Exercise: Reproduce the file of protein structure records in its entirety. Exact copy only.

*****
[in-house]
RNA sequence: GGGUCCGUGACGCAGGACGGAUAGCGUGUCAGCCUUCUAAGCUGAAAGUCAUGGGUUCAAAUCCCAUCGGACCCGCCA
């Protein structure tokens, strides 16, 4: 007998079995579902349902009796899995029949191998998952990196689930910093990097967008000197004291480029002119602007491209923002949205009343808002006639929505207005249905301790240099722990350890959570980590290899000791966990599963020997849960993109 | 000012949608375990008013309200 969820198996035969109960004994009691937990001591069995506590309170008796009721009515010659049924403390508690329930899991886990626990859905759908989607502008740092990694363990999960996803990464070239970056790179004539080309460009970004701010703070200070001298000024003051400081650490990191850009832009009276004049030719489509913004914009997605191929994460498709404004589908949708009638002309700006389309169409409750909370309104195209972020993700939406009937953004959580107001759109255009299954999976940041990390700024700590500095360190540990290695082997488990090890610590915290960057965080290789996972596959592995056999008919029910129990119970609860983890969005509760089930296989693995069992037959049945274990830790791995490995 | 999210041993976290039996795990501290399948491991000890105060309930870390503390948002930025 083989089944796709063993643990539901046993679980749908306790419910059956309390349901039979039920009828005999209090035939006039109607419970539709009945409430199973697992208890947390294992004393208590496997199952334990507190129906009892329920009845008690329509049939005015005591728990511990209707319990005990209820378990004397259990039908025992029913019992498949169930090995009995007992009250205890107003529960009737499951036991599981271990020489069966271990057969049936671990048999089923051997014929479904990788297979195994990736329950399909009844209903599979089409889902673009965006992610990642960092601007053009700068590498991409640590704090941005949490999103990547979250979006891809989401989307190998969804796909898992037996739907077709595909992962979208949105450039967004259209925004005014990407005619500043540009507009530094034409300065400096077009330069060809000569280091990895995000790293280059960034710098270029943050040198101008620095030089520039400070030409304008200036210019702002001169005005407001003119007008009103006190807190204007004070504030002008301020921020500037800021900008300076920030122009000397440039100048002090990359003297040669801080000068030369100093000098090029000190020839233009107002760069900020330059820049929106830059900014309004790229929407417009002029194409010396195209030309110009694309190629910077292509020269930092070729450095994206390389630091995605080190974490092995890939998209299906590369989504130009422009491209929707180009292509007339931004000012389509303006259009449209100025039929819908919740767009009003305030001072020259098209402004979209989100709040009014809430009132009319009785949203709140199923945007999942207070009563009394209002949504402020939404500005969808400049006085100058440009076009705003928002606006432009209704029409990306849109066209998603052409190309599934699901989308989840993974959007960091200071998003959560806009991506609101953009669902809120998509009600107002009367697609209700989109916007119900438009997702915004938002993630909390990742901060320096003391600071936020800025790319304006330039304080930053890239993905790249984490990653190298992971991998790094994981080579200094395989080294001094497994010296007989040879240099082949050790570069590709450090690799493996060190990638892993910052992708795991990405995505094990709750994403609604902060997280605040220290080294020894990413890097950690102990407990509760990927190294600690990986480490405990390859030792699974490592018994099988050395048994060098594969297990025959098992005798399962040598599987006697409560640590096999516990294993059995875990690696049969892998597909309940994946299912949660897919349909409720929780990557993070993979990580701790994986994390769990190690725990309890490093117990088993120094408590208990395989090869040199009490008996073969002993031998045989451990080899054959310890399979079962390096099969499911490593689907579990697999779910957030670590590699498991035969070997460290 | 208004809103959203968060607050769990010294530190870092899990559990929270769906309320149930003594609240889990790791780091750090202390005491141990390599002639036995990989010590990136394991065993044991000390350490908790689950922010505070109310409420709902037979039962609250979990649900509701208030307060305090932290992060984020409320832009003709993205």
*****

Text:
[in-house]
RNA sequence: GGGUCCGUGACGCAGGACGGAUAGCGUGUCAGCCUUCUAAGCUGAAAGUCAUGGGUUCAAAUCCCAUCGGACCCGCCA
């Protein structure tokens, strides 16, 4: 007998079995579902349902009796899995029949191998998952990196689930910093990097967008000197004291480029002119602007491209923002949205009343808002006639929505207005249905301790240099722990350890959570980590290899000791966990599963020997849960993109 | 000012949608375990008013309200 969820198996035969109960004994009691937990001591069995506590309170008796009721009515010659049924403390508690329930899991886990626990859905759908989607502008740092990694363990999960996803990464070239970056790179004539080309460009970004701010703070200070001298000024003051400081650490990191850009832009009276004049030719489509913004914009997605191929994460498709404004589908949708009638002309700006389309169409409750909370309104195209972020993700939406009937953004959580107001759109255009299954999976940041990390700024700590500095360190540990290695082997488990090890610590915290960057965080290789996972596959592995056999008919029910129990119970609860983890969005509760089930296989693995069992037959049945274990830790791995490995 | 999210041993976290039996795990501290399948491991000890105060309930870390503390948002930025 083989089944796709063993643990539901046993679980749908306790419910059956309390349901039979039920009828005999209090035939006039109607419970539709009945409430199973697992208890947390294992004393208590496997199952334990507190129906009892329920009845008690329509049939005015005591728990511990209707319990005990209820378990004397259990039908025992029913019992498949169930090995009995007992009250205890107003529960009737499951036991599981271990020489069966271990057969049936671990048999089923051997014929479904990788297979195994990736329950399909009844209903599979089409889902673009965006992610990642960092601007053009700068590498991409640590704090941005949490999103990547979250979006891809989401989307190998969804796909898992037996739907077709595909992962979208949105450039967004259209925004005014990407005619500043540009507009530094034409300065400096077009330069060809000569280091990895995000790293280059960034710098270029943050040198101008620095030089520039400070030409304008200036210019702002001169005005407001003119007008009103006190807190204007004070504030002008301020921020500037800021900008300076920030122009000397440039100048002090990359003297040669801080000068030369100093000098090029000190020839233009107002760069900020330059820049929106830059900014309004790229929407417009002029194409010396195209030309110009694309190629910077292509020269930092070729450095994206390389630091995605080190974490092995890939998209299906590369989504130009422009491209929707180009292509007339931004000012389509303006259009449209100025039929819908919740767009009003305030001072020259098209402004979209989100709040009014809430009132009319009785949203709140199923945007999942207070009563009394209002949504402020939404500005969808400049006085100058440009076009705003928002606006432009209704029409990306849109066209998603052409190309599934699901989308989840993974959007960091200071998003959560806009991506609101953009669902809120998509009600107002009367697609209700989109916007119900438009997702915004938002993630909390990742901060320096003391600071936020800025790319304006330039304080930053890239993905790249984490990653190298992971991998790094994981080579200094395989080294001094497994010296007989040879240099082949050790570069590709450090690799493996060190990638892993910052992708795991990405995505094990709750994403609604902060997280605040220290080294020894990413890097950690102990407990509760990927190294600690990986480490405990390859030792699974490592018994099988050395048994060098594969297990025959098992005798399962040598599987006697409560640590096999516990294993059995875990690696049969892998597909309940994946299912949660897919349909409720929780990557993070993979990580701790994986994390769990190690725990309890490093117990088993120094408590208990395989090869040199009490008996073969002993031998045989451990080899054959310890399979079962390096099969499911490593689907579990697999779910957030670590590699498991035969070997460290 | 208004809103959203968060607050769990010294530190870092899990559990929270769906309320149930003594609240889990790791780091750090202390005491141990390599002639036995990989010590990136394991065993044991000390350490908790689950922010505070109310409420709902037979039962609250979990649900509701208030307060305090932290992060984020409320832009003709993205």